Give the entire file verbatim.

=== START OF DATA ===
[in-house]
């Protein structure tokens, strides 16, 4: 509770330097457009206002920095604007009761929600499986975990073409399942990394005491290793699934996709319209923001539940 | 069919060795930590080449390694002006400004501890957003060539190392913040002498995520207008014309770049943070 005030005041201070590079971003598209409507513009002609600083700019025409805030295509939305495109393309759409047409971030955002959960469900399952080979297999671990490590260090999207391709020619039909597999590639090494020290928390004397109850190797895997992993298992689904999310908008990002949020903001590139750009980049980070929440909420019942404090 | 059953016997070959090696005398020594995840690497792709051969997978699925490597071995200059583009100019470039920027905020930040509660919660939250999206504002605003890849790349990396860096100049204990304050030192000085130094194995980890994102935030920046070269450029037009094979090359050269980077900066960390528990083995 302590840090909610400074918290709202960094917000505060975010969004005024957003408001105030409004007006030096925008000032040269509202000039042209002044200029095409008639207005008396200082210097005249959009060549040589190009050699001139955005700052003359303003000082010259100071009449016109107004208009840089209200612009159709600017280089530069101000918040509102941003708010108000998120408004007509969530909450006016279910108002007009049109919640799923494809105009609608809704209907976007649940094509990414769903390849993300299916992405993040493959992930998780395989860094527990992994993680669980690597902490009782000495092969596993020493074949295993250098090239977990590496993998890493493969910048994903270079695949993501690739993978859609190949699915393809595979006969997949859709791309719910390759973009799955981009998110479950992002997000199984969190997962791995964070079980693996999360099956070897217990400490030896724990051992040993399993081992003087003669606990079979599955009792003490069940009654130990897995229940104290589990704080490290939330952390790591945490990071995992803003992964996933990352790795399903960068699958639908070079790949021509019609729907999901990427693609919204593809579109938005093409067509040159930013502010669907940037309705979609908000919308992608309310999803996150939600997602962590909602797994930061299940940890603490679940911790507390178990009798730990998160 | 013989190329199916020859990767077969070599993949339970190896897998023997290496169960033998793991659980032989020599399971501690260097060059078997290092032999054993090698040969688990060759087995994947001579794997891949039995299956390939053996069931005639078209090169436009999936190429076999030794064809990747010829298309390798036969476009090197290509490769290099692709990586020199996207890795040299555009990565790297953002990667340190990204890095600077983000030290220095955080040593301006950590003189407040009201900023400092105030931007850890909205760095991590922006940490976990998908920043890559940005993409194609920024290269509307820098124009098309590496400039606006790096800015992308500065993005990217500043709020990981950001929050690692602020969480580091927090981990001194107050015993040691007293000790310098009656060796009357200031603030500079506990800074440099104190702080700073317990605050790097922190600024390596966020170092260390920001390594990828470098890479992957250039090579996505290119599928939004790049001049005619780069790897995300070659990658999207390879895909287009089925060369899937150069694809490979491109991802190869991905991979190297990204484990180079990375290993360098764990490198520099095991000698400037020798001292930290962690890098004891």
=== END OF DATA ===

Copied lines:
[in-house]
């Protein structure tokens, strides 16, 4: 509770330097457009206002920095604007009761929600499986975990073409399942990394005491290793699934996709319209923001539940 | 069919060795930590080449390694002006400004501890957003060539190392913040002498995520207008014309770049943070 005030005041201070590079971003598209409507513009002609600083700019025409805030295509939305495109393309759409047409971030955002959960469900399952080979297999671990490590260090999207391709020619039909597999590639090494020290928390004397109850190797895997992993298992689904999310908008990002949020903001590139750009980049980070929440909420019942404090 | 059953016997070959090696005398020594995840690497792709051969997978699925490597071995200059583009100019470039920027905020930040509660919660939250999206504002605003890849790349990396860096100049204990304050030192000085130094194995980890994102935030920046070269450029037009094979090359050269980077900066960390528990083995 302590840090909610400074918290709202960094917000505060975010969004005024957003408001105030409004007006030096925008000032040269509202000039042209002044200029095409008639207005008396200082210097005249959009060549040589190009050699001139955005700052003359303003000082010259100071009449016109107004208009840089209200612009159709600017280089530069101000918040509102941003708010108000998120408004007509969530909450006016279910108002007009049109919640799923494809105009609608809704209907976007649940094509990414769903390849993300299916992405993040493959992930998780395989860094527990992994993680669980690597902490009782000495092969596993020493074949295993250098090239977990590496993998890493493969910048994903270079695949993501690739993978859609190949699915393809595979006969997949859709791309719910390759973009799955981009998110479950992002997000199984969190997962791995964070079980693996999360099956070897217990400490030896724990051992040993399993081992003087003669606990079979599955009792003490069940009654130990897995229940104290589990704080490290939330952390790591945490990071995992803003992964996933990352790795399903960068699958639908070079790949021509019609729907999901990427693609919204593809579109938005093409067509040159930013502010669907940037309705979609908000919308992608309310999803996150939600997602962590909602797994930061299940940890603490679940911790507390178990009798730990998160 | 013989190329199916020859990767077969070599993949339970190896897998023997290496169960033998793991659980032989020599399971501690260097060059078997290092032999054993090698040969688990060759087995994947001579794997891949039995299956390939053996069931005639078209090169436009999936190429076999030794064809990747010829298309390798036969476009090197290509490769290099692709990586020199996207890795040299555009990565790297953002990667340190990204890095600077983000030290220095955080040593301006950590003189407040009201900023400092105030931007850890909205760095991590922006940490976990998908920043890559940005993409194609920024290269509307820098124009098309590496400039606006790096800015992308500065993005990217500043709020990981950001929050690692602020969480580091927090981990001194107050015993040691007293000790310098009656060796009357200031603030500079506990800074440099104190702080700073317990605050790097922190600024390596966020170092260390920001390594990828470098890479992957250039090579996505290119599928939004790049001049005619780069790897995300070659990658999207390879895909287009089925060369899937150069694809490979491109991802190869991905991979190297990204484990180079990375290993360098764990490198520099095991000698400037020798001292930290962690890098004891």